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José A. Franco and Daniel I. Leskovar

Containerized `Lavi' muskmelon [Cucumis melo L. (Reticulatus Group)] transplants were grown in a nursery with two irrigation systems: overhead irrigation (OI) and flotation irrigation (FI). Initially, root development was monitored during a 36-day nursery period. Thereafter, seedling root growth was monitored either in transparent containers inside a growth chamber, or through minirhizotrons placed in the field. During the nursery period, OI promoted increased early basal root growth, whereas FI promoted greater basal root elongation between 25 and 36 days after seeding (DAS). At 36 DAS leaf area, shoot fresh weight (FW) and dry weight (DW), and shoot to root ratio were greater for OI than for FI transplants, while root length and FWs and DWs were nearly the same. Total root elongation in the growth chamber was greater for FI than for OI transplants between 4 and 14 days after transplanting. Similarly, the minirhizotron measurements in the field showed a greater root length density in the uppermost layer of the soil profile for FI than for OI transplants. Overall, muskmelon transplants had greater root development initially when subjected to overhead compared to flotation irrigation in the nursery. However, during late development FI transplants appeared to have a greater capacity to regenerate roots, thus providing an adaptive mechanism to enhance postplanting root development and to withstand transplant shock in field conditions. At harvest, root length density and yield were closely similar for the plants in the two transplant irrigation treatments.

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José A. Franco, Juan A. Fernández, Sebastián Bañón and Alberto González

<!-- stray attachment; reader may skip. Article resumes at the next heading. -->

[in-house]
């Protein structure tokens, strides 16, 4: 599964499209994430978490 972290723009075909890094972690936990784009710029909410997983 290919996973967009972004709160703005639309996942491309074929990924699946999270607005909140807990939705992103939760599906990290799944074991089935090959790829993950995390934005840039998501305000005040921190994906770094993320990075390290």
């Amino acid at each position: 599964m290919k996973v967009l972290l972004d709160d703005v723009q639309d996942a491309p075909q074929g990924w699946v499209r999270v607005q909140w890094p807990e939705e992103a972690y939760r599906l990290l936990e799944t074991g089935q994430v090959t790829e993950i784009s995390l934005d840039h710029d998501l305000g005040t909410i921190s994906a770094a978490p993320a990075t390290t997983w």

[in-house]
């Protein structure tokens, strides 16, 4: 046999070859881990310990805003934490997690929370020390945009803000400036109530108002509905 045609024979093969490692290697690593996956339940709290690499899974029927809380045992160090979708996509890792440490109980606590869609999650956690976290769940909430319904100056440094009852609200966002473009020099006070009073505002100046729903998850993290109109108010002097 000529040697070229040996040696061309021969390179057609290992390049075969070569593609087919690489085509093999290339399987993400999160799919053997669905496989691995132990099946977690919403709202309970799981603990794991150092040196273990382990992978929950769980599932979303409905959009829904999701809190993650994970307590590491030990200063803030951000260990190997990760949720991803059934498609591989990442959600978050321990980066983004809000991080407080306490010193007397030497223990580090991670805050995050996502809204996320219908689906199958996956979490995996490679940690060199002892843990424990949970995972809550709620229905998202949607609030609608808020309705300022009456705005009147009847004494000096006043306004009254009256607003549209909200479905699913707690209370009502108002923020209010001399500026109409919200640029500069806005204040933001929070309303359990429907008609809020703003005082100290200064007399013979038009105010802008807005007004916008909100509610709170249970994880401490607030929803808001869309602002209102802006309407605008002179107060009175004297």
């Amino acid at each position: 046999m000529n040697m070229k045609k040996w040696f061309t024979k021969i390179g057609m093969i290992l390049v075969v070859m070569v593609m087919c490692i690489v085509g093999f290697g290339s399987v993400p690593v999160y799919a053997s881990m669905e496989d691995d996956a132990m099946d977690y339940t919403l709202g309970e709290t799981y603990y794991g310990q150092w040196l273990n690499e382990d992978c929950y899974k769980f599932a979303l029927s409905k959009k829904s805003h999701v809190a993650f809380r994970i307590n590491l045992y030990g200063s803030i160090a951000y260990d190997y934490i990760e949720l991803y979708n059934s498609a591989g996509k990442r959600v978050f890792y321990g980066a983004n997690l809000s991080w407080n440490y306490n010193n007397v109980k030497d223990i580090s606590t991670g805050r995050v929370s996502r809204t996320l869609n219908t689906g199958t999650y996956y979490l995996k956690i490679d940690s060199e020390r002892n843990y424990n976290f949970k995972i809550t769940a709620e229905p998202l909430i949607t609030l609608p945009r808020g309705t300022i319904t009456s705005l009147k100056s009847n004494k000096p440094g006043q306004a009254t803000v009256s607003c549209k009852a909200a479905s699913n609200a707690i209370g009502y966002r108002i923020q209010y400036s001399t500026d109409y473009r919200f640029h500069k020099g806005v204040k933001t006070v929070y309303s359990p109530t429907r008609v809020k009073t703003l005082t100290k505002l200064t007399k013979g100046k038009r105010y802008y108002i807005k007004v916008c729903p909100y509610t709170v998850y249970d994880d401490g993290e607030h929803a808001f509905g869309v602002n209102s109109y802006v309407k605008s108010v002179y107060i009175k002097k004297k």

Six muskmelon (Cucumis melo L.) Galia-type cultivars (`Delada', `Gallicum', `Galor', `Melina', `Regal' and `Revigal') were tested for salt tolerance at the seedling stage and during growth in the field. Three levels of salinity (ECW 2.5 (control), 5.0 and 7.5 dS·m-1), established by adding NaCl to fresh water, were used. The effect of salinity on seedling growth was assessed by measuring the total leaf area 36 days after sowing. `Melina' was the most tolerant at this stage and during subsequent growth in field, with a relative seedling leaf area of 60 and a relative yield of 66 at 7.5 dS·m-1 salinity, both expressed as a percentage of the values obtained at the control level of salinity. `Delada' was the most sensitive to the highest level of salinity at both stages, with relative seedling leaf area and yield of 51 and 56, respectively. For all cultivars, a highly significant correlation (r = 0.99) was established between the influence of salinity on seedling leaf area reduction and on decrease in yield during field culture. The results indicate that the reduction in seedling leaf area can be a good selection criterion to facilitate rapid screening for salt tolerance in muskmelon.

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Daniel I. Leskovar, Smiljana Goreta and Jose A. Franco